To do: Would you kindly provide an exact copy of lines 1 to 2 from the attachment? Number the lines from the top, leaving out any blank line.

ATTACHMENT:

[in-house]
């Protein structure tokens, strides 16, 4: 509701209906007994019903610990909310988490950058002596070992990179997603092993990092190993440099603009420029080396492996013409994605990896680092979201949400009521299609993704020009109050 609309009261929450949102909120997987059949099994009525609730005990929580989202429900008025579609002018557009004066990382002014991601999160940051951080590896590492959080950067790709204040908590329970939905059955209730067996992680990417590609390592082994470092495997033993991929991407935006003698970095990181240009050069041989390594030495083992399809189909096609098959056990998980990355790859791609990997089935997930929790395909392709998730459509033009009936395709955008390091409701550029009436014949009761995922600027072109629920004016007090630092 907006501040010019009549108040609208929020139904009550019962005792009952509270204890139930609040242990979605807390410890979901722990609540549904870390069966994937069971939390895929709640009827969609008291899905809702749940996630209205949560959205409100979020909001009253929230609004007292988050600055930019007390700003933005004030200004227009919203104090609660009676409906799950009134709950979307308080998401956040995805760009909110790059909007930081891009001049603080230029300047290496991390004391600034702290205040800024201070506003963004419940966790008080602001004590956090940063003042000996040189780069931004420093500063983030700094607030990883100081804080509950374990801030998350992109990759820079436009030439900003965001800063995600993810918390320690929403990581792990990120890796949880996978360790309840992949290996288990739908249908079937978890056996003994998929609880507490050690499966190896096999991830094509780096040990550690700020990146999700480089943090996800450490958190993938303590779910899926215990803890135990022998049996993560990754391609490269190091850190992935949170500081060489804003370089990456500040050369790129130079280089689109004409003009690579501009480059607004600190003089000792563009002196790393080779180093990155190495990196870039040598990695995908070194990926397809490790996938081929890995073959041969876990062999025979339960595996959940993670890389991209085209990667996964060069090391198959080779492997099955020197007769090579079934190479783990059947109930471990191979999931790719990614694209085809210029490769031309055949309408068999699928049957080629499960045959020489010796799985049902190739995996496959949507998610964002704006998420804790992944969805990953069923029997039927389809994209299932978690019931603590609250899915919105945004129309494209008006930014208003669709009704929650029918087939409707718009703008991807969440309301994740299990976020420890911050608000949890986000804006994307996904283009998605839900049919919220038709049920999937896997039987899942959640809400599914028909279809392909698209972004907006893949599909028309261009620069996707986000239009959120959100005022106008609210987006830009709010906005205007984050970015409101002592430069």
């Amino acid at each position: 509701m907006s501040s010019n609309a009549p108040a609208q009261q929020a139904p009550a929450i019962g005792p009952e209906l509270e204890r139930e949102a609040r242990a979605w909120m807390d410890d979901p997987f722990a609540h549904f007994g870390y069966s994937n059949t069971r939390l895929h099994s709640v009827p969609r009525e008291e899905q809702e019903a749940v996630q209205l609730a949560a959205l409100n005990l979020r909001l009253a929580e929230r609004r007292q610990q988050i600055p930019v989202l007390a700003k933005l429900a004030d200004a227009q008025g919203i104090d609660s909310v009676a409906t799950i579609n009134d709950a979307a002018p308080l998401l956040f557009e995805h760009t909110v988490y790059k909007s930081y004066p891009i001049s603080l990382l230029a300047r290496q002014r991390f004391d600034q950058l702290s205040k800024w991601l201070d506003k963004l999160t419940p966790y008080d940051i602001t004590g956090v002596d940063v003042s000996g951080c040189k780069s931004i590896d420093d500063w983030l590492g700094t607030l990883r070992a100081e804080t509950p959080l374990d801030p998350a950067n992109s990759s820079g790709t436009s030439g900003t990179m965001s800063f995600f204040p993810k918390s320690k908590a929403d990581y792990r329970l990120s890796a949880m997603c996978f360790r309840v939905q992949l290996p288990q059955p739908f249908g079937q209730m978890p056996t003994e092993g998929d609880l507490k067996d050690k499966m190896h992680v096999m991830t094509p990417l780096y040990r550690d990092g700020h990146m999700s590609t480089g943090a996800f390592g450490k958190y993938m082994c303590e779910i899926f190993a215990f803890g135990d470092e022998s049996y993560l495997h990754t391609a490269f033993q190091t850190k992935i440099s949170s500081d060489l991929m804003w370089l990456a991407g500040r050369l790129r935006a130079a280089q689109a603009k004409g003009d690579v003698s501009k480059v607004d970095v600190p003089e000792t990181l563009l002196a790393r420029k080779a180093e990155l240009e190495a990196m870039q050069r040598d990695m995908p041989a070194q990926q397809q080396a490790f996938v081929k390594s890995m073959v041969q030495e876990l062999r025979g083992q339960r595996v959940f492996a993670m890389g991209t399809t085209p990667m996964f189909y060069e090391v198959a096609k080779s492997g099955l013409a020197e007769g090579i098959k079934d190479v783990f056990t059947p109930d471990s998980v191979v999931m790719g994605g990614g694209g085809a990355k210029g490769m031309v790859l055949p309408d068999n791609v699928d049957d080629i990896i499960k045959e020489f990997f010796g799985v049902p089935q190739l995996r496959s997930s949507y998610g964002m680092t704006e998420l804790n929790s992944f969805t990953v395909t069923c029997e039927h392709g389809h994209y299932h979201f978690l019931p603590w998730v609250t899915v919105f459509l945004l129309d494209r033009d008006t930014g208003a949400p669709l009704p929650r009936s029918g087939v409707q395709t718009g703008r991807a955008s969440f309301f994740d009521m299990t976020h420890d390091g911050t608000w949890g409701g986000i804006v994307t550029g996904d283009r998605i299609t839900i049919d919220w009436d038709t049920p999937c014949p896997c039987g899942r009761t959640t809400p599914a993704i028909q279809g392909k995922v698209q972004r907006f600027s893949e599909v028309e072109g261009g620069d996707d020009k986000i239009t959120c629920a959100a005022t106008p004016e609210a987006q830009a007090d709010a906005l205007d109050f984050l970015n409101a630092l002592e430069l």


[in-house]
């Protein structure tokens, strides 16, 4: 509701209906007994019903610990909310988490950058002596070992990179997603092993990092190993440099603009420029080396492996013409994605990896680092979201949400009521299609993704020009109050 609309009261929450949102909120997987059949099994009525609730005990929580989202429900008025579609002018557009004066990382002014991601999160940051951080590896590492959080950067790709204040908590329970939905059955209730067996992680990417590609390592082994470092495997033993991929991407935006003698970095990181240009050069041989390594030495083992399809189909096609098959056990998980990355790859791609990997089935997930929790395909392709998730459509033009009936395709955008390091409701550029009436014949009761995922600027072109629920004016007090630092 907006501040010019009549108040609208929020139904009550019962005792009952509270204890139930609040242990979605807390410890979901722990609540549904870390069966994937069971939390895929709640009827969609008291899905809702749940996630209205949560959205409100979020909001009253929230609004007292988050600055930019007390700003933005004030200004227009919203104090609660009676409906799950009134709950979307308080998401956040995805760009909110790059909007930081891009001049603080230029300047290496991390004391600034702290205040800024201070506003963004419940966790008080602001004590956090940063003042000996040189780069931004420093500063983030700094607030990883100081804080509950374990801030998350992109990759820079436009030439900003965001800063995600993810918390320690929403990581792990990120890796949880996978360790309840992949290996288990739908249908079937978890056996003994998929609880507490050690499966190896096999991830094509780096040990550690700020990146999700480089943090996800450490958190993938303590779910899926215990803890135990022998049996993560990754391609490269190091850190992935949170500081060489804003370089990456500040050369790129130079280089689109004409003009690579501009480059607004600190003089000792563009002196790393080779180093990155190495990196870039040598990695995908070194990926397809490790996938081929890995073959041969876990062999025979339960595996959940993670890389991209085209990667996964060069090391198959080779492997099955020197007769090579079934190479783990059947109930471990191979999931790719990614694209085809210029490769031309055949309408068999699928049957080629499960045959020489010796799985049902190739995996496959949507998610964002704006998420804790992944969805990953069923029997039927389809994209299932978690019931603590609250899915919105945004129309494209008006930014208003669709009704929650029918087939409707718009703008991807969440309301994740299990976020420890911050608000949890986000804006994307996904283009998605839900049919919220038709049920999937896997039987899942959640809400599914028909279809392909698209972004907006893949599909028309261009620069996707986000239009959120959100005022106008609210987006830009709010906005205007984050970015409101002592430069």